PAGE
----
Domenici has served in the Senate since 1973.
WASHINGTON (CNN) - New Mexico GOP Sen. Pete Domenici called for a change of policy in Iraq Thursday, making him the third veteran Republican to break ranks with President Bush over the issue in the last two weeks.
In a news conference in Albuquerque, Domenici said his change of heart stems from the Iraqi government's failure "to make even modest progress to help Iraq itself or to merit the sacrifices being made by our men."
“I have carefully studied the Iraq situation, and believe we cannot continue asking our troops to sacrifice indefinitely while the Iraqi government is not making measurable progress to move its country forward,” the New Mexico Republican said. “I do not support an immediate withdrawal from Iraq or a reduction in funding for our troops. But I do support a new strategy that will move our troops out of combat operations and on the path to coming home.”
Responding to Domenici's comments Thursday afternoon, White House spokesman Scott Stanzel said, “We respect him. He’s an important voice. But it’s also important to note that he does not advocate an arbitrary withdrawal date. And he does support funding for our troops.”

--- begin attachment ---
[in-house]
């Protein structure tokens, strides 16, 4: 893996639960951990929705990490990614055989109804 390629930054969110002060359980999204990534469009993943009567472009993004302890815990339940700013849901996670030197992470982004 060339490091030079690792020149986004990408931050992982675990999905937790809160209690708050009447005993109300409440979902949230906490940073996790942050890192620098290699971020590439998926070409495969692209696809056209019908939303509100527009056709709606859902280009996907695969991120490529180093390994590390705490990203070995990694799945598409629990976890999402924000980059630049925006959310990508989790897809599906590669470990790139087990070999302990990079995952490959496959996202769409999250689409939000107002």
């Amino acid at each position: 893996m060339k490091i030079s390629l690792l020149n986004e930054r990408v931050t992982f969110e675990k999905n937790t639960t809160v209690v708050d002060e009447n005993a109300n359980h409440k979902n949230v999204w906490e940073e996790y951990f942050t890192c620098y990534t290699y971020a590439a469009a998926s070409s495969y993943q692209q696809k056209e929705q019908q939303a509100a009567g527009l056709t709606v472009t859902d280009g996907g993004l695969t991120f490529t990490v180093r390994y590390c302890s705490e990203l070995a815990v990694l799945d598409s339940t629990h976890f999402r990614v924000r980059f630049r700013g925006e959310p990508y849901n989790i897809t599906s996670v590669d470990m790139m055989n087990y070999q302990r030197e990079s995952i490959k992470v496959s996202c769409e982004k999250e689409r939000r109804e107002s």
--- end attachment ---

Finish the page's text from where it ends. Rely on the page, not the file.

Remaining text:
“As we’ve said before, the surge by definition is temporary," Stanzel added. "It’s our belief it’s in place to bring relief and security so Baghdad officials can make progress on political matters. We’ll eventually turn over more control to Iraqi forces. People are talking about what happens after the surge. We’ll continue to have those conversations. The president wants to bring the troops home as soon as possible. But he will do so based on the recommendations of commanders on the ground.”
Domenici did not inform the White House or President Bush of his decision to call for a new course in Iraq, Courtney Sanders, Deputy Press Secretary for Domenici, told CNN.
Sanders said Domenici just “felt it was time to announce his decision."
Republican Sens. Dick Lugar of Indiana and George Voinovich of Ohio have also recently called for a change of policy in Iraq.
- CNN's Kathleen Koch, Andrea Koppel and Alexander Mooney